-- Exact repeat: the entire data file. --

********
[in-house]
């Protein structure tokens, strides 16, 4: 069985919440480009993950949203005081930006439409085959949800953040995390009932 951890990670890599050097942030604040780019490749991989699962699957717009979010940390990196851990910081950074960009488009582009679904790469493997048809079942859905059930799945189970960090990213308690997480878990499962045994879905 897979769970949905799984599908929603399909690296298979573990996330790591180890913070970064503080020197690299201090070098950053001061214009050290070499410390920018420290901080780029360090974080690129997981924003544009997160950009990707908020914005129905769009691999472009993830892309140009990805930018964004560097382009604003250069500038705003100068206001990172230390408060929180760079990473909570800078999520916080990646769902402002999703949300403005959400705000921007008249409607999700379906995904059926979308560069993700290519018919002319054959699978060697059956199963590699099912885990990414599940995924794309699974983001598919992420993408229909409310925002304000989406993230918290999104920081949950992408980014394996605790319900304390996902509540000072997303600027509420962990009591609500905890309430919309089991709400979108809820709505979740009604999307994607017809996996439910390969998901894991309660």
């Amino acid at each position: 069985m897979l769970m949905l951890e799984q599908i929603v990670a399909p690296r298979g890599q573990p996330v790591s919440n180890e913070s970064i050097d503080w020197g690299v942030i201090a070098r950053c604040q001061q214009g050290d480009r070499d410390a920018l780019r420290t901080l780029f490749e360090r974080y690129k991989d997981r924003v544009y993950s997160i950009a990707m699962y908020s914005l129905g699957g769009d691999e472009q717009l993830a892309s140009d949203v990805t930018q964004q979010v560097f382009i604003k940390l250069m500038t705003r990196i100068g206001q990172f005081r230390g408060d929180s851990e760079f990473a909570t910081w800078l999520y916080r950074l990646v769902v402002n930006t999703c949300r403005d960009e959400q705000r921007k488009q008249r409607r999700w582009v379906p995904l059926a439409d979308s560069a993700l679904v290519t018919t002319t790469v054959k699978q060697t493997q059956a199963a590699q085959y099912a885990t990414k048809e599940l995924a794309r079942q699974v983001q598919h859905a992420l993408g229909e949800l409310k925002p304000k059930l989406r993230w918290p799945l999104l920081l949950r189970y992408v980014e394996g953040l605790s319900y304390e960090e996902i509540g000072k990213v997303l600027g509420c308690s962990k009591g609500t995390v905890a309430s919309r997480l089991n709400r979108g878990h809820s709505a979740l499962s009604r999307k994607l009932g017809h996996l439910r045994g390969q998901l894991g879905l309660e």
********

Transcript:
[in-house]
């Protein structure tokens, strides 16, 4: 069985919440480009993950949203005081930006439409085959949800953040995390009932 951890990670890599050097942030604040780019490749991989699962699957717009979010940390990196851990910081950074960009488009582009679904790469493997048809079942859905059930799945189970960090990213308690997480878990499962045994879905 897979769970949905799984599908929603399909690296298979573990996330790591180890913070970064503080020197690299201090070098950053001061214009050290070499410390920018420290901080780029360090974080690129997981924003544009997160950009990707908020914005129905769009691999472009993830892309140009990805930018964004560097382009604003250069500038705003100068206001990172230390408060929180760079990473909570800078999520916080990646769902402002999703949300403005959400705000921007008249409607999700379906995904059926979308560069993700290519018919002319054959699978060697059956199963590699099912885990990414599940995924794309699974983001598919992420993408229909409310925002304000989406993230918290999104920081949950992408980014394996605790319900304390996902509540000072997303600027509420962990009591609500905890309430919309089991709400979108809820709505979740009604999307994607017809996996439910390969998901894991309660």
């Amino acid at each position: 069985m897979l769970m949905l951890e799984q599908i929603v990670a399909p690296r298979g890599q573990p996330v790591s919440n180890e913070s970064i050097d503080w020197g690299v942030i201090a070098r950053c604040q001061q214009g050290d480009r070499d410390a920018l780019r420290t901080l780029f490749e360090r974080y690129k991989d997981r924003v544009y993950s997160i950009a990707m699962y908020s914005l129905g699957g769009d691999e472009q717009l993830a892309s140009d949203v990805t930018q964004q979010v560097f382009i604003k940390l250069m500038t705003r990196i100068g206001q990172f005081r230390g408060d929180s851990e760079f990473a909570t910081w800078l999520y916080r950074l990646v769902v402002n930006t999703c949300r403005d960009e959400q705000r921007k488009q008249r409607r999700w582009v379906p995904l059926a439409d979308s560069a993700l679904v290519t018919t002319t790469v054959k699978q060697t493997q059956a199963a590699q085959y099912a885990t990414k048809e599940l995924a794309r079942q699974v983001q598919h859905a992420l993408g229909e949800l409310k925002p304000k059930l989406r993230w918290p799945l999104l920081l949950r189970y992408v980014e394996g953040l605790s319900y304390e960090e996902i509540g000072k990213v997303l600027g509420c308690s962990k009591g609500t995390v905890a309430s919309r997480l089991n709400r979108g878990h809820s709505a979740l499962s009604r999307k994607l009932g017809h996996l439910r045994g390969q998901l894991g879905l309660e």